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MondeDiplo.com: Is Europe really a sanctuary?

Posted by: Berhane Habtemariam

Date: Sunday, 07 May 2017

Is Europe really a sanctuary?

Immigration amounting to 0.2% of the EU population has triggered a ‘refugee crisis’ that is really a crisis of the European Union itself, and of its ability to rally member states around values that guarantee much needed fundamental rights.

The reaction of European Union member states to the arrival of migrants and refugees has been to do everything possible to prevent more arrivals — short of committing themselves — even if it means numerous violations of human rights and refugee law. They have adopted techniques ranging from physically strengthening national borders (including the construction of walls and of camps where migrants can be held and screened) to developing subtler legal mechanisms that increase the ambiguities of the European project (1).

The common immigration policy officially began with the adoption of the Treaty of Lisbon in 2008. But only some aspects of migration have been addressed, notably policy on asylum and short-stay visas, and the harmonisation of conditions for the deportation of irregular immigrants from non-EU countries.

In reality, EU member states — perceiving a need to protect themselves from foreigners portrayed as delinquents, criminals and terrorists, at a time of economic crisis — are applying double standards. On one hand, they reject the common standards and institutions that require them to accept refugees and other migrants. For instance, they have rejected the European Commission’s plan to impose quotas for resettling refugees in the EU, and to relocate asylum seekers who have already arrived in Greece and Italy within the Union. Yet on the other hand, when it suits their purpose, they strengthen those standards and institutions: they have agreed to develop networks of data and metadata files that make it possible to monitor the movements of foreign nationals (and European citizens), and also to strengthen the EU border agency Frontex, by creating a border and coastguard force with greater powers and autonomy (2).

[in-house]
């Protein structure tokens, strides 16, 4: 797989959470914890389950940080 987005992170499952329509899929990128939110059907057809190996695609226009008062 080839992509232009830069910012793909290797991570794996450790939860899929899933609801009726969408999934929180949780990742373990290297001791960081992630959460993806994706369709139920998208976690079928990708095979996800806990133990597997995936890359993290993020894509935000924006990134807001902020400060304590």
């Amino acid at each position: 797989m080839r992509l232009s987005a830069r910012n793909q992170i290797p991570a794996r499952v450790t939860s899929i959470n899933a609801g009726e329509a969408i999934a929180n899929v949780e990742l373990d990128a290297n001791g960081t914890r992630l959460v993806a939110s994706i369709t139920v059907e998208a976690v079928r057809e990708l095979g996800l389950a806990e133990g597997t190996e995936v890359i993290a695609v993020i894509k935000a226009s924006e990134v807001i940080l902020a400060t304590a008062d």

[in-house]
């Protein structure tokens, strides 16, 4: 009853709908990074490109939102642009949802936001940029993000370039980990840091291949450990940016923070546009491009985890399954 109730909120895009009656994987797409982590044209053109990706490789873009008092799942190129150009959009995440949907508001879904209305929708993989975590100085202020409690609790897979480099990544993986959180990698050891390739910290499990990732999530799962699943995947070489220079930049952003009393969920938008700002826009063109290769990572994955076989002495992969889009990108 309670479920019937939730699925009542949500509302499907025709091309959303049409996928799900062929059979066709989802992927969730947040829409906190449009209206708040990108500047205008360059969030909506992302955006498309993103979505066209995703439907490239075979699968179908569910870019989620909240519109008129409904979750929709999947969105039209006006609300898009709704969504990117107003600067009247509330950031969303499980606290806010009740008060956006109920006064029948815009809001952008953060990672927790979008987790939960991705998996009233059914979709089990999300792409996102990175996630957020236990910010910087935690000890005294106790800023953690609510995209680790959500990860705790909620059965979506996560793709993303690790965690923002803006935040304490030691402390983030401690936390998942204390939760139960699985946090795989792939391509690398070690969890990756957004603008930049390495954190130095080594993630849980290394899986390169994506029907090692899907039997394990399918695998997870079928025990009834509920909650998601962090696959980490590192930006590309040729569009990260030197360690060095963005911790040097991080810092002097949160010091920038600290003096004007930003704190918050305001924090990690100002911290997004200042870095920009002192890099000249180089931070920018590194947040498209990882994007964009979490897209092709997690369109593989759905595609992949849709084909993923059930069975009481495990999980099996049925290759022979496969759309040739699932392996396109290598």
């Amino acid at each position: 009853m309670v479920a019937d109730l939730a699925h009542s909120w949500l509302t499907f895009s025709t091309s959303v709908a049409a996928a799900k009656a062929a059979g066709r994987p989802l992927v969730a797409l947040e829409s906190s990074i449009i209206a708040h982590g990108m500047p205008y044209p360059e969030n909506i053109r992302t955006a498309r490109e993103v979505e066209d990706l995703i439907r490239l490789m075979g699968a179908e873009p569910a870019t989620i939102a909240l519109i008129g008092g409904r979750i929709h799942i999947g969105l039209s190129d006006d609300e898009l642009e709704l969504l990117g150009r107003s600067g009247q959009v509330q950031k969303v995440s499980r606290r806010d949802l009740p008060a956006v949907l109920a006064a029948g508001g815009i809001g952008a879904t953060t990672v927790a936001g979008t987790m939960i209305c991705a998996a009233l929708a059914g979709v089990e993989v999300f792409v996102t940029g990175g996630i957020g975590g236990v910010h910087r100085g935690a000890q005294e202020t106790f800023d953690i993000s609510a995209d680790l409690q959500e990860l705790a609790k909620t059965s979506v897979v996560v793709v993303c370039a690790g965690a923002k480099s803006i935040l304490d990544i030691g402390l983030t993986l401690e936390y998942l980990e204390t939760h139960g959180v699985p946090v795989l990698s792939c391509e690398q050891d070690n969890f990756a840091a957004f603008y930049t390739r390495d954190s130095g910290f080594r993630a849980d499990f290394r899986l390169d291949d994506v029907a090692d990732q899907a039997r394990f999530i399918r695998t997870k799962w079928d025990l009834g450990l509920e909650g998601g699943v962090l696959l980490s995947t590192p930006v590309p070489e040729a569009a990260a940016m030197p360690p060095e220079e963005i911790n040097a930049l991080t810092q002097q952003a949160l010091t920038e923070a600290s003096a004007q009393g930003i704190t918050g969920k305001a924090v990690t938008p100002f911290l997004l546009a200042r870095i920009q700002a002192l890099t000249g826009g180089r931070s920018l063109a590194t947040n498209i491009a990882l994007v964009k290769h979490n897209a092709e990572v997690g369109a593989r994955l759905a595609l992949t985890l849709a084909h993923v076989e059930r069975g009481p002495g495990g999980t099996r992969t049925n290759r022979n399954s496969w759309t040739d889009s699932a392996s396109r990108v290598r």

Yet the EU institutions are themselves ambiguous: sometimes open, sometimes closed, they waver between autonomy and subordination to the member states. The European Commission president, Jean-Claude Juncker, himself seemed ambivalent in his State of the Union speech of 2016, when he said that solidarity, though a duty, could not be imposed; it had to be voluntary. The Council of the European Union (its council of ministers) is continually extending the permission given to some states to maintain controls on some of their borders, even though they lie within the Schengen area. The European Court of Justice states that member states are not obliged to grant humanitarian visas to those wishing to enter EU territory to apply for asylum.

Outsourcing migration control

Meanwhile, member states and institutions are all seeking to evade their responsibilities by externalising migration control, a technique borrowed from the management of commercial enterprises. It means offshoring the control of migration to countries outside the EU, and subcontracting it, mostly to the migrants’ countries of origin and the countries they pass through.

The technique serves the same purpose as in the business sector: saving money by entrusting others with the work of controlling immigration, even if that means paying non-EU states a token remuneration, now often disguised as development aid. The EU and its member states are also protecting themselves against legal risk by distancing immigration control from the public eye, and from European judges.

The arrangement between the EU and Turkey agreed on 18 March 2016 is only one aspect of a phenomenon that has led to numerous violations of EU human rights and refugee law undertakings. In return for ‘incentives’, and under threat of ‘economic sanctions’, the deal requires Turkey and some other countries (Libya, Sudan) to hold migrants back at their own borders and to re-admit migrants who have been identified as irregulars on EU member states’ territory.

Non-EU countries that do not recognise the right of asylum are also entrusted with the task of ruling on applications for protection submitted by foreign nationals they have detained. This is the case for Turkey, which is party to the 1951 Refugee Convention but has said it will only apply the convention to people who have become refugees as a result of events taking place in Europe; that clearly does not include Syria. War-torn Libya is not party to the refugee convention. There is also the question of talks with Sudan (whose president, Omar al-Bashir, is the subject of an arrest warrant issued by the International Criminal Court) and with Egypt and Eritrea. Though the EU and its member states may not openly recognise it, Europe is less and less a sanctuary.

Jean Matringe

Jean Matringe is a professor of international law at the University of Paris 1.
Translated by Charles Goulden
 
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